Owning an authentic acoustic piano can be an endless source of satisfaction and joy – but it can also come with some headaches if improperly cared for. Just like a car, computer, or any other machine, piano owners must regularly maintain their instruments to preserve their piano's health and longevity. And unlike cars or computers, if properly cared for a quality instrument has the potential to remain functional and delight players for over a century. Indeed, pianos are remarkable creatures.
To protect your investment in a piano, and ensure it remains enjoyable to play, stick to these 5 key guidelines...
Location – the first thing you should consider. Pianos are composed primarily of wood and metal, both of which are susceptible to temperature and humidity shifts. The ideal is stability. Proximity to windows, radiators, direct light – even being placed against an outside wall – subjects your piano to constant shrinking and swelling, compromising tuning stability and potentially causing damage such as soundboard cracking. Bad news!
Play regularly! - It's a fun, soulful break from the relentlessly digital modern world, and you'll be able to keep your finger on your piano's pulse – noticing as the tuning or touch changes so you can check in with your technician if anything seems off.
Consistent Care - Schedule two yearly service appointments – the best way to care for your piano is to find and develop a relationship with a qualified piano technician.
If you're reading this in NYC, your search is over - get in touch us at orpheuspianoco.com to learn more and schedule an appointment. If you're reading outside our service area and need to find a piano technician, make sure that anyone you invite to work on your piano is either a Registered Piano Technician, and/or has earned a good reputation, as evidenced via online reviews or multiple word-of-mouth attestations.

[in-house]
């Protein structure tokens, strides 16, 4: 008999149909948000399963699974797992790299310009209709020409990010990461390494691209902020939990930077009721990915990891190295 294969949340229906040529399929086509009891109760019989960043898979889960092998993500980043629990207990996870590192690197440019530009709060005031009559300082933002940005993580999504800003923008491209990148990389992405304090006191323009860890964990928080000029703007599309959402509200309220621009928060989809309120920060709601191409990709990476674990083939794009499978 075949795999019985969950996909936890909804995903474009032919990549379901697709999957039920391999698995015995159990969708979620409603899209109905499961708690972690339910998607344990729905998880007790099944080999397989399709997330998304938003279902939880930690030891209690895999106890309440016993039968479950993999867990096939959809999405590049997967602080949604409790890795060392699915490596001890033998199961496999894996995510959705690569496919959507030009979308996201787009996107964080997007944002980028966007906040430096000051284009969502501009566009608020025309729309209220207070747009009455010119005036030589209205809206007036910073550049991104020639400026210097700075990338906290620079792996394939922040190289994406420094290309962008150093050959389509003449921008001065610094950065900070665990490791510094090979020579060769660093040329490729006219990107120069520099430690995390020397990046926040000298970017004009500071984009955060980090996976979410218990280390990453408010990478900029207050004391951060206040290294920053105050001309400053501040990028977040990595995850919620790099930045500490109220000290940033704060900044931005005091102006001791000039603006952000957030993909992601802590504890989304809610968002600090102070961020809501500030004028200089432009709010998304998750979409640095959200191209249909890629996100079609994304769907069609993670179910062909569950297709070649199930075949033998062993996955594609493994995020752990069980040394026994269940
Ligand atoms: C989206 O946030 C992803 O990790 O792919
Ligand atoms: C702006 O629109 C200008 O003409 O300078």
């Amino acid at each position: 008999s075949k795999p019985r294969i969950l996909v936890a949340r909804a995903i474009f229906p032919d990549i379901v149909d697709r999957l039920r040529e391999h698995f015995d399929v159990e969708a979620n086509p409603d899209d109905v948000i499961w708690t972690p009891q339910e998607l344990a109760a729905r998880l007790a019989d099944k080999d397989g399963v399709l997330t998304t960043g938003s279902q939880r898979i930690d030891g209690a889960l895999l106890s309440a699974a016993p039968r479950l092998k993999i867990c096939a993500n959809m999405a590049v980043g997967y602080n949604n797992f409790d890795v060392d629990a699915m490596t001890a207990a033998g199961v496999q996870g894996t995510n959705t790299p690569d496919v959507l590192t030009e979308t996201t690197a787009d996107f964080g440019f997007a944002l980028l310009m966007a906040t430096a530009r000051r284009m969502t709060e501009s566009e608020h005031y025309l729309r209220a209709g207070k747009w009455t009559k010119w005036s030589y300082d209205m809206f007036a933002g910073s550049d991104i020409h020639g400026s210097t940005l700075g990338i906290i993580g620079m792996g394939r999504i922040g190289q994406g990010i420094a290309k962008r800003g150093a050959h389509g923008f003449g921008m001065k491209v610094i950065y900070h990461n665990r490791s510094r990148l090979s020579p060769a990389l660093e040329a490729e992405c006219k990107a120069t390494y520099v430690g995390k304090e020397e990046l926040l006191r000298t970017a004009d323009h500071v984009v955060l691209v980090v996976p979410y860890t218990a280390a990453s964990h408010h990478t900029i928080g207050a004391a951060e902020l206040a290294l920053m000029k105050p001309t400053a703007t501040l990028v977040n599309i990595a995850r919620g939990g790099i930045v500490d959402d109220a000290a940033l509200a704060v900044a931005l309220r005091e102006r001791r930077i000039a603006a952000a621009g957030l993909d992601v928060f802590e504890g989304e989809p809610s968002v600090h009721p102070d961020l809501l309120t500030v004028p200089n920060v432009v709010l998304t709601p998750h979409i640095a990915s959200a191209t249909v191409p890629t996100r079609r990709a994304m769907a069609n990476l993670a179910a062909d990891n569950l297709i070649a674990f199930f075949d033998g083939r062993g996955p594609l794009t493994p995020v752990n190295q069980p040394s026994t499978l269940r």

Pianos should be tuned every 6 months with the changing of the seasons. You'll notice that your instrument's tuning is likely to shift noticeably out of whack at these times as the soundboard, the broad wooden resonating surface beneath the strings, swells and pushes up against the strings during summer's high humidity, then releases tension on the strings when humidity dips in winter. Here's an easy guideline for when you should tune your piano - once two weeks after the heat goes on, and once two weeks after it shuts off. The two weeks allows the instrument to settle into the new humidity, so the tuning remains as stable as possible.
Early Diagnosis - In addition to preserving your piano's true mellifluous voice through regular tuning, the consistent visits enable your technician to spot small problems before they become big ones, saving your piano's health – not to mention your pocketbook's. Also, regular tuning keeps the overall tension of the strings close to its intended level. When pianos are allowed to fall severely out of tune, the sudden, dramatic change in tension necessary to bring the piano up to concert pitch is stressful to the instrument, and can degrade the strings' tone. Imagine if you hadn't stretched in 3 years, then were suddenly forced to touch your toes!
Piano Humidifiers – Although pianos don't usually come with a humidity stabilization system installed, we strongly recommend piano owners consider this valuable investment in their instrument's health. Even if you followed guideline #1 perfectly, and have a relatively stable home humidity, smaller humidity fluctuations that a human wouldn't notice can still have a surprisingly big effect on pianos. Piano humidifiers are specially designed to regulate the humidity around a piano's soundboard – simply put, they have a humidistat “brain” that alternately switches on a dehumidifying or humidifying component to continually bring the humidity level back to a comfortable median 42%. We recommend a full humidity control system, rather than just a humidifier or dehumidifier, as this is the best way to thoroughly ensure your piano's protection.
Please get in touch with us to learn more and ask questions – we look forward to meeting you and your piano!
Written by Isaac Wynn, RPT